15/02/2016
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Camping in Scotland in the 1970s - Scottish nostalgia

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 My family – mum, dad, my young sister Shirley and I – all eagerly anticipated summer holidays spent camping in Scotland, travelling by car. Our family car was an A60 Austin Cambridge, a medium sized vehicle, and a bit of a squeeze to hold four people along with camping equipment. The car was maroon in colour with red leather seating and a bench style back seat.

On departure day the car had to be packed, and I mean packed. I doubt a sardine could have squeezed into the car, beside four people and the mountain of equipment. The roof rack was stacked with two tents, a multi compartment frame tent to serve as my parents’ bedroom and general living space, and an igloo blow up tent for our sleeping area.

Into the boot went a two burner camping stove and gas cylinder, blow up air beds for five with foot pump for beds and tent, five fold-up chairs, a table, some trowels (more about these later), water carriers, wash basin, camping dishes and cutlery, a box of essential provisions, tea, cereal, washing up liquid and midge repellent. Add in our clothes, which had to include a variety of outfits for swimming, sunshine, strong winds and torrential rain, as we were going north. All the sleeping bags were spread along the back seat and we sat on them, as there was no space left in the boot.

A radio was fitted but reception was poor amongst the mountains. For entertainment my sister and I recorded the top twenty and played the tape repeatedly on a portable tape deck. I now wonder how mum and dad coped with this.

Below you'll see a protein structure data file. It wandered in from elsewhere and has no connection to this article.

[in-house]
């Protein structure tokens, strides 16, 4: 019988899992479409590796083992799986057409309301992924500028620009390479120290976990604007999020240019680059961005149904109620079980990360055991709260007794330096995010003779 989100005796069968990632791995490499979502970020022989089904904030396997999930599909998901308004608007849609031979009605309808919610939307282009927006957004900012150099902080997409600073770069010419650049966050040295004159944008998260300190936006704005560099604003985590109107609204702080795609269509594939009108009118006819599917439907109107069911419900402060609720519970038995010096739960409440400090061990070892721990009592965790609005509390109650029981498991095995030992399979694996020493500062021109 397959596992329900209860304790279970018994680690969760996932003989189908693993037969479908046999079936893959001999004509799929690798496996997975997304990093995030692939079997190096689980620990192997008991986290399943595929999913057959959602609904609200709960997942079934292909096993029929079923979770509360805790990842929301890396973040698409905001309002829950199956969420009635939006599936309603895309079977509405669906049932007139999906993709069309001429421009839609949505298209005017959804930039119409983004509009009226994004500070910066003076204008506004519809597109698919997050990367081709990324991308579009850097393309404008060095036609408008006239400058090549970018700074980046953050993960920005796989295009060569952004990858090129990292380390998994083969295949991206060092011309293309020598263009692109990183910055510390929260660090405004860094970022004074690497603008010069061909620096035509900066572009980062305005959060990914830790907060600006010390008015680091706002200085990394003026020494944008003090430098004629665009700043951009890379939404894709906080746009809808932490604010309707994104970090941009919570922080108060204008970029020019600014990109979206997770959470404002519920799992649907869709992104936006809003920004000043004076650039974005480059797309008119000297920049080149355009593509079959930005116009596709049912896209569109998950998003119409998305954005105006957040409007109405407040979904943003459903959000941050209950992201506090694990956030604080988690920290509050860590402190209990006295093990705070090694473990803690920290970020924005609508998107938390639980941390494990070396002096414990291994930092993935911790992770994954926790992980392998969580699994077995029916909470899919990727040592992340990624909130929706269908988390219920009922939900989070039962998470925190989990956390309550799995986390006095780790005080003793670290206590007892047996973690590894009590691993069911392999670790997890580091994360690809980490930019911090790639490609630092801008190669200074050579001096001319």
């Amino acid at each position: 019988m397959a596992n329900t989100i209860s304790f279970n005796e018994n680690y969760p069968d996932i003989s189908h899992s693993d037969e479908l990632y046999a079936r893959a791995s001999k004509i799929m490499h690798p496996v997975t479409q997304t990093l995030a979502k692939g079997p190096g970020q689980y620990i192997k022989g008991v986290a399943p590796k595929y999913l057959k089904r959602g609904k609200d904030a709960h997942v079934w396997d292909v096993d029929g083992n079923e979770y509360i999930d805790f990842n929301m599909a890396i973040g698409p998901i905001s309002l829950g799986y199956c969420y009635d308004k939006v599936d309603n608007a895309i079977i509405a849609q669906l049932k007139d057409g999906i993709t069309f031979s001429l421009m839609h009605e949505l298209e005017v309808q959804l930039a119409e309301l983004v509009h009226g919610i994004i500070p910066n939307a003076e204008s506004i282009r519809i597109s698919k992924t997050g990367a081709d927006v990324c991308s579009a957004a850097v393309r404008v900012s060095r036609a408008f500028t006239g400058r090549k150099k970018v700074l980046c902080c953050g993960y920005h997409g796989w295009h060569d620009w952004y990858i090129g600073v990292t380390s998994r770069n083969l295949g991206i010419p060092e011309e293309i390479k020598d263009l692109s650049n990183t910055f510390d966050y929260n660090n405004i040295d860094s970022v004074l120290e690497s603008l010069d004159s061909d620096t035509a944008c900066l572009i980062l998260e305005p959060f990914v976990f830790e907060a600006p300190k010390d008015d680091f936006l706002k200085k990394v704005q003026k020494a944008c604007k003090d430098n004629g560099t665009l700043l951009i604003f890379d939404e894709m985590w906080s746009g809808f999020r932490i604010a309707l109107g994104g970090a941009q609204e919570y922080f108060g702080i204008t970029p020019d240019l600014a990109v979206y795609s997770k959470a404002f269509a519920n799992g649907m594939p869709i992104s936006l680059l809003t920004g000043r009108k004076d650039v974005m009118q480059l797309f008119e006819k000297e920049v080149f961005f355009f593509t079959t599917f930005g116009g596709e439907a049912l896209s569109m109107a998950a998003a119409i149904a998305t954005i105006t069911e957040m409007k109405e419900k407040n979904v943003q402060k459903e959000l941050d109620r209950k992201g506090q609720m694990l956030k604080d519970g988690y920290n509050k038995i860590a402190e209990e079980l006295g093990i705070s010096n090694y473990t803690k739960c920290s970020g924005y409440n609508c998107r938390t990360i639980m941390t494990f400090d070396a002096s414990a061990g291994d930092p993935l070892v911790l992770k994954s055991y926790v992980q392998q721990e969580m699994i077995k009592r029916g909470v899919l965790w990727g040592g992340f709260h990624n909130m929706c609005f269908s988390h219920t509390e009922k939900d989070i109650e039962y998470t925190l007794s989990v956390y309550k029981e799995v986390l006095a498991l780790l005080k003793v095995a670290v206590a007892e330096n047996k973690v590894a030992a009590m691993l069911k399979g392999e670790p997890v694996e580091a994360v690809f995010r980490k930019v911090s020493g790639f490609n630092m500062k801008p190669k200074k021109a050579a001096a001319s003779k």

When we arrived on site we were allocated an area for the tents and car. The car was unpacked and everyone pitched in to erect the tents, blow up the airbeds and generally set up camp.

Sometimes, if it had been very wet, the car would get stuck in mud and we all had to push. On one occasion we were out in the middle of the night using trowels to dig a trench around the tent to stop torrential rain flooding in. On that occasion the campsite staff had to give us a tow onto harder ground before we could drive off.

On one occasion the car developed a serious noise problem, exacerbated by the sound echoing off stonewalls and the hills.

We must have been heard for miles and have frightened the native wildlife. It was a hole in the exhaust pipe close to the engine. The nearest garage had no replacement and said it would take a number of days to source and have one delivered.

We couldn’t wait that long so the garage supplied us with an exhaust bandage to cover the hole, which allowed us to get home quietly. The car never really let us down. It took us all over Scotland on steep and narrow roads, many with passing places.

 

 

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